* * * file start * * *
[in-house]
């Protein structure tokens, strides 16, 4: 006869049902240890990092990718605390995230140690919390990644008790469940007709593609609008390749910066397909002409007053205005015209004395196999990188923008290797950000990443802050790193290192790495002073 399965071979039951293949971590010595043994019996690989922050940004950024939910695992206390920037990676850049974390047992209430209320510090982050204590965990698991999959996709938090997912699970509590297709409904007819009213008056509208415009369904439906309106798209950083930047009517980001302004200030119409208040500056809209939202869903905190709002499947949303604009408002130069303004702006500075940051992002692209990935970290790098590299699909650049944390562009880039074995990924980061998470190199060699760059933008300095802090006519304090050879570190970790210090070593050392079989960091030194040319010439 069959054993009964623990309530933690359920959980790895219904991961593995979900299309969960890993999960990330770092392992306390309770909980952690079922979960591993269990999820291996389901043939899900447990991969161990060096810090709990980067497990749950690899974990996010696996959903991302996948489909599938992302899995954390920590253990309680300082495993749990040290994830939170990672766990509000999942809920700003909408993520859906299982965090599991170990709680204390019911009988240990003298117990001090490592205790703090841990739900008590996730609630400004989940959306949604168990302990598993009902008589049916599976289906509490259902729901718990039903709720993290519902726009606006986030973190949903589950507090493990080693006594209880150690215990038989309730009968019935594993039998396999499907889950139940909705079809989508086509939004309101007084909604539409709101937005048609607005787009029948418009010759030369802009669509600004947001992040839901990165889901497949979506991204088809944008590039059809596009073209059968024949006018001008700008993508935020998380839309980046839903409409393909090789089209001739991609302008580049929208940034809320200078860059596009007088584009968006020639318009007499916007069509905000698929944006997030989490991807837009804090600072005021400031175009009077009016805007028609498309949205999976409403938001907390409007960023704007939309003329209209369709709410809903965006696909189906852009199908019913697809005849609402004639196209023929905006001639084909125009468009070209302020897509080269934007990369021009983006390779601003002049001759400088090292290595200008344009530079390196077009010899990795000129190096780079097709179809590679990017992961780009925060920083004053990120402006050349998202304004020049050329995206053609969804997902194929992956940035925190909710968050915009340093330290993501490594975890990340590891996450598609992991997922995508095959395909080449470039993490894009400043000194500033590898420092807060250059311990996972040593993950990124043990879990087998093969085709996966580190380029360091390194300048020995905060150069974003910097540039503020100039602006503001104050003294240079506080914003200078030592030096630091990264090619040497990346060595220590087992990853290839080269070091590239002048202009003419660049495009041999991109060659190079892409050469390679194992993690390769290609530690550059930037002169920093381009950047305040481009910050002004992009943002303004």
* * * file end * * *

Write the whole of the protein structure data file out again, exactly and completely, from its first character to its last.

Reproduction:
[in-house]
């Protein structure tokens, strides 16, 4: 006869049902240890990092990718605390995230140690919390990644008790469940007709593609609008390749910066397909002409007053205005015209004395196999990188923008290797950000990443802050790193290192790495002073 399965071979039951293949971590010595043994019996690989922050940004950024939910695992206390920037990676850049974390047992209430209320510090982050204590965990698991999959996709938090997912699970509590297709409904007819009213008056509208415009369904439906309106798209950083930047009517980001302004200030119409208040500056809209939202869903905190709002499947949303604009408002130069303004702006500075940051992002692209990935970290790098590299699909650049944390562009880039074995990924980061998470190199060699760059933008300095802090006519304090050879570190970790210090070593050392079989960091030194040319010439 069959054993009964623990309530933690359920959980790895219904991961593995979900299309969960890993999960990330770092392992306390309770909980952690079922979960591993269990999820291996389901043939899900447990991969161990060096810090709990980067497990749950690899974990996010696996959903991302996948489909599938992302899995954390920590253990309680300082495993749990040290994830939170990672766990509000999942809920700003909408993520859906299982965090599991170990709680204390019911009988240990003298117990001090490592205790703090841990739900008590996730609630400004989940959306949604168990302990598993009902008589049916599976289906509490259902729901718990039903709720993290519902726009606006986030973190949903589950507090493990080693006594209880150690215990038989309730009968019935594993039998396999499907889950139940909705079809989508086509939004309101007084909604539409709101937005048609607005787009029948418009010759030369802009669509600004947001992040839901990165889901497949979506991204088809944008590039059809596009073209059968024949006018001008700008993508935020998380839309980046839903409409393909090789089209001739991609302008580049929208940034809320200078860059596009007088584009968006020639318009007499916007069509905000698929944006997030989490991807837009804090600072005021400031175009009077009016805007028609498309949205999976409403938001907390409007960023704007939309003329209209369709709410809903965006696909189906852009199908019913697809005849609402004639196209023929905006001639084909125009468009070209302020897509080269934007990369021009983006390779601003002049001759400088090292290595200008344009530079390196077009010899990795000129190096780079097709179809590679990017992961780009925060920083004053990120402006050349998202304004020049050329995206053609969804997902194929992956940035925190909710968050915009340093330290993501490594975890990340590891996450598609992991997922995508095959395909080449470039993490894009400043000194500033590898420092807060250059311990996972040593993950990124043990879990087998093969085709996966580190380029360091390194300048020995905060150069974003910097540039503020100039602006503001104050003294240079506080914003200078030592030096630091990264090619040497990346060595220590087992990853290839080269070091590239002048202009003419660049495009041999991109060659190079892409050469390679194992993690390769290609530690550059930037002169920093381009950047305040481009910050002004992009943002303004």